Second, don’t stop before you start! Many people are under the impression that if the first line, first page of a text isn’t catchy, then there’s no point in continuing. And, while an interesting hook is important, its existence shouldn’t be the reason you do or do not continue writing the piece. Writing and revising are recursive processes. This means that it’s never totally done. You will always go back and look at something you’ve already done and scrutinize it. It’s exhausting, but wonderful. This means what you write, no matter how attached to it you feel, is not set in stone. Write that crappy introduction and keep going! Go back to it when you’re done with the draft. Sometimes, it’s easier to write a snappy intro once the whole story or essay is finished. At that point, you know what you have to draw from, what’s upcoming, what you can allude to in the first few sentences.

Third, shut off the teacher’s voice nagging in the back of your mind. Even if that voice is your own. If the rules you’ve been taught about what you can and can’t do when you write don’t help guide your process, if they stall you out instead, ignore them (at least until you revise–some situations, like work and academics, do legitimately require a rigid standard of delivery and shouldn’t be ignored).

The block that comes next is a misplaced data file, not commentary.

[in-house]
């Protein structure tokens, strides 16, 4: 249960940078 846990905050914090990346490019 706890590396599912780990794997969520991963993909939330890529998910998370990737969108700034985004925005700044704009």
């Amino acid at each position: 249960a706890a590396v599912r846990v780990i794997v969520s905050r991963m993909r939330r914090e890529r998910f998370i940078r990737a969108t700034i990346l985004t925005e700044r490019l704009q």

In writing, especially creative writing, there are very few rules that are law. Most are just stylistic guidelines based on a prescribed method of academic or traditional writing. This is called Standard Written American English. It’s the prescriptive norm of how “they” say English SHOULD BE used, including both grammar and usage. Sometimes those standards don’t allow us to convey the creativity or naturalness of speech we’d like. When writers take guidelines as law, they often catch themselves in a rigid process that can’t conform to the pliable, recursive nature of a text. Embrace the descriptive use of language. This is the way English is ACTUALLY used in every day speech: slang, colloquialisms, and regional/cultural dialects included. Doing so will help create realistic, relatable characters, natural settings, conversational dialogue, and a personable approach that engages the reader. Even in formal writing, this can be achieved by staying true to your authorial voice rather than trying to force it into the voice you think the reader is waiting to hear.